Achieving ROI is an objective that must be met but there are plenty of separate obstacles that form a part of that broader challenge. These include scalability – a 2022 survey by Gartner tells us that, on average, only 54% of AI projects make it from pilot to production – plus staying on budget and generating revenue quickly.
Hardware integration and security issues can have an impact, too. AI can help to unravel this ROI conundrum, but how?
Putting a figure on your AI ROI
For an IoT entrepreneur, the value in AI is in being able to process, gain insight from, and act on the data. If something unique is happening, the knowledge of that happening or that it’s about to happen will save you money. But it’s difficult to quantify savings without getting into a very specific or understood use case and properly understanding the entire lifecycle of that use case.
As an example of IoT ROI, we work very closely with a company called Laiier, whose technology is printed sensors designed to detect water leaks. But they go beyond that in that they take that data from the sensor and, rather than just notify whether there is a leak, provide an insight service about the characteristics of the leak and pass it through the cloud. From just two or three drops of water, the behaviour of the data – in this case, the leak – can trigger different alarms to a user.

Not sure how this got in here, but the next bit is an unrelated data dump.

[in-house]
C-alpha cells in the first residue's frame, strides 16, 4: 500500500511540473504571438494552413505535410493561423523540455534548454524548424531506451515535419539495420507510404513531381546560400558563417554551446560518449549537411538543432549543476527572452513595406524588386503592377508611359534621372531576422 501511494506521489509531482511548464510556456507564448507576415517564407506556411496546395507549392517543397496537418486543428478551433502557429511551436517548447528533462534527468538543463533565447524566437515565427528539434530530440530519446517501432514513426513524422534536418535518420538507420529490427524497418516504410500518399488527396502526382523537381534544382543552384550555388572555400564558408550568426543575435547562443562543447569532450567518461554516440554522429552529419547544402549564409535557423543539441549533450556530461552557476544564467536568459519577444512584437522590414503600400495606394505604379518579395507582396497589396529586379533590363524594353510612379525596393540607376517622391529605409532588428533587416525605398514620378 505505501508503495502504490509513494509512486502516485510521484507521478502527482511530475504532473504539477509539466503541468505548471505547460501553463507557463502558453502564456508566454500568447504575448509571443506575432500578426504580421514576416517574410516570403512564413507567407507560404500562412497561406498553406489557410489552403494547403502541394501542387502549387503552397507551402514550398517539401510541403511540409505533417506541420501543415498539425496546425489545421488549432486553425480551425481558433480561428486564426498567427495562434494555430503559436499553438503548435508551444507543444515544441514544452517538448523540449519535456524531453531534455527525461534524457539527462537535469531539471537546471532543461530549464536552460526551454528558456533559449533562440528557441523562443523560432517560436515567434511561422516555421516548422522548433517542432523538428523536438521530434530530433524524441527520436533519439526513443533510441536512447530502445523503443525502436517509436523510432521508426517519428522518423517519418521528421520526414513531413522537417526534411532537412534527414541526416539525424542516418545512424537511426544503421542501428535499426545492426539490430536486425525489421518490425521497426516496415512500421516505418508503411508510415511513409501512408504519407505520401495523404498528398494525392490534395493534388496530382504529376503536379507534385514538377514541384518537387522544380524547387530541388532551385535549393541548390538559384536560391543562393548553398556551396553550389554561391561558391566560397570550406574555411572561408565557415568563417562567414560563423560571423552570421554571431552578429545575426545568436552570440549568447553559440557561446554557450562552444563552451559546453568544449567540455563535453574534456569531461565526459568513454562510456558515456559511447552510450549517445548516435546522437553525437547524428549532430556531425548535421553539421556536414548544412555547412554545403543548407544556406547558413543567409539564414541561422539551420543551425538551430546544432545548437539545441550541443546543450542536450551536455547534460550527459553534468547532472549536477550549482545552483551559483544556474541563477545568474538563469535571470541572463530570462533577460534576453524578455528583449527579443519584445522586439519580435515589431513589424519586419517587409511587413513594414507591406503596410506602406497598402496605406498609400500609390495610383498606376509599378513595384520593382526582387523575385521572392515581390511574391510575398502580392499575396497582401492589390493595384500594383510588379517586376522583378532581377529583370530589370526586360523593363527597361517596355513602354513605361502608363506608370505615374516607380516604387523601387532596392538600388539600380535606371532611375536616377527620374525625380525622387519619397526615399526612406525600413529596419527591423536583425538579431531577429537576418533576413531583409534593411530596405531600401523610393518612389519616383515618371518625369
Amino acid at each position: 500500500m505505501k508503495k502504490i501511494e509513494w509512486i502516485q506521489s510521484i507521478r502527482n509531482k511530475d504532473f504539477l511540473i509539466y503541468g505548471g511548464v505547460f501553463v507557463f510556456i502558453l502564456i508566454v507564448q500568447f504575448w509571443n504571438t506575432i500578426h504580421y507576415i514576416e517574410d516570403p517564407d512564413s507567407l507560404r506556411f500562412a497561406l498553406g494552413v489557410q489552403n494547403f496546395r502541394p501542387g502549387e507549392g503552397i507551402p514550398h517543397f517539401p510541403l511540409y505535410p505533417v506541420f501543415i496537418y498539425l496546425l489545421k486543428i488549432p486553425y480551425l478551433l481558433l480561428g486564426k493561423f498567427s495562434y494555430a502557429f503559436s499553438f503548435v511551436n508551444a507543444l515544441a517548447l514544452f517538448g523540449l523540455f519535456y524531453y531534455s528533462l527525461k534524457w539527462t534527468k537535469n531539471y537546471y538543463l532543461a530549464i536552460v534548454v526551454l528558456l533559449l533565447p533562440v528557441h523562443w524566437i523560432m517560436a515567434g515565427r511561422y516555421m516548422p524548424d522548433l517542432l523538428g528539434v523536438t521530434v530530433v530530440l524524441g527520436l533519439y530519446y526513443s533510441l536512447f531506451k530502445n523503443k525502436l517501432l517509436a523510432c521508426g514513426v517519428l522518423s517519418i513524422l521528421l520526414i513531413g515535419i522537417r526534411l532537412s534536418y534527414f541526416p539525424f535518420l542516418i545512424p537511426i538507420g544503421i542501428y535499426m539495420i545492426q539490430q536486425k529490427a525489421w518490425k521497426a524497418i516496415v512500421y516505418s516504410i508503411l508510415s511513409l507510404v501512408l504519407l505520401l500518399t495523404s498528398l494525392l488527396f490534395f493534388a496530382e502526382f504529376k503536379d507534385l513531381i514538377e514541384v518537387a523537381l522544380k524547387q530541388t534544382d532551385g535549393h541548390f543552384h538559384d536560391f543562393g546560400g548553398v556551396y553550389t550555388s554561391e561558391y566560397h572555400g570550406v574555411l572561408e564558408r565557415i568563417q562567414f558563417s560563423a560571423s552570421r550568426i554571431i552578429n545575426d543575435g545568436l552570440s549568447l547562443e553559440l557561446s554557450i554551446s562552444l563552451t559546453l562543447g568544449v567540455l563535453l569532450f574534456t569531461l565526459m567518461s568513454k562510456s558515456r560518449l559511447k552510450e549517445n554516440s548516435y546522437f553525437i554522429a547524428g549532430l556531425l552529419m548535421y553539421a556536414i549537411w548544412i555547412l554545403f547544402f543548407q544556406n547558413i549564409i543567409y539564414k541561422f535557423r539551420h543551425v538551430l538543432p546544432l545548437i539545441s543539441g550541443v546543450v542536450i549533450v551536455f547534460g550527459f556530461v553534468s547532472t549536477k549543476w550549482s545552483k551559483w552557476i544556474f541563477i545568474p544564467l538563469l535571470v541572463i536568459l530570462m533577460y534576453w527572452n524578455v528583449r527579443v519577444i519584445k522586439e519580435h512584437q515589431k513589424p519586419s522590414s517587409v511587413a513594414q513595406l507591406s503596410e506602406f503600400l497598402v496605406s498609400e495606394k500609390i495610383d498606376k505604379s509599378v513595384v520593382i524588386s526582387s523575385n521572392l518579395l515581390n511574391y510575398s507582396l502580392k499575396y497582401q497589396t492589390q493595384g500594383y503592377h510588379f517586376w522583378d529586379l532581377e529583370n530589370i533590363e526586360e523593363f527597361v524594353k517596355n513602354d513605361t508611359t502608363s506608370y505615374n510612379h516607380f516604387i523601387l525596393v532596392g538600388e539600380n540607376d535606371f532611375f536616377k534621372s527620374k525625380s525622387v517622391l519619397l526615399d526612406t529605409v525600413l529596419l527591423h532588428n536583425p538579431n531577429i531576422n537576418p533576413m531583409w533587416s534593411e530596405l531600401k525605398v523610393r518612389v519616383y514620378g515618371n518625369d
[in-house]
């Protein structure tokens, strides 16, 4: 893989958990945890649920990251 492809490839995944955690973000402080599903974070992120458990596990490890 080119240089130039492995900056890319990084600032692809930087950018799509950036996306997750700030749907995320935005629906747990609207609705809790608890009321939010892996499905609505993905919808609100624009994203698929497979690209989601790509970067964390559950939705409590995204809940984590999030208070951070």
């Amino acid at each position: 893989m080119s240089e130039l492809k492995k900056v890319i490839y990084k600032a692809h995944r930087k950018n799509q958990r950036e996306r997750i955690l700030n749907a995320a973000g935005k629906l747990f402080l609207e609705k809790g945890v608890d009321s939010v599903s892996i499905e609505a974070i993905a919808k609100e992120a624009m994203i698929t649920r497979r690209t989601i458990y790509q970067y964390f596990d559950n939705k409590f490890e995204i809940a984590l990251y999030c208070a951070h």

So, when you install one of these, you may not see an alert for years – years of zero ROI. But when you do it’s going to pay back tenfold or even a hundredfold – especially when you consider that an undetected leak could result in tens of thousands of dollars’ worth of damage.
For entrepreneurs, quantifying these benefits and when they occur within the product lifecycle will make the task of marketing a new IoT technology much easier.
The benefits for IoT entrepreneurs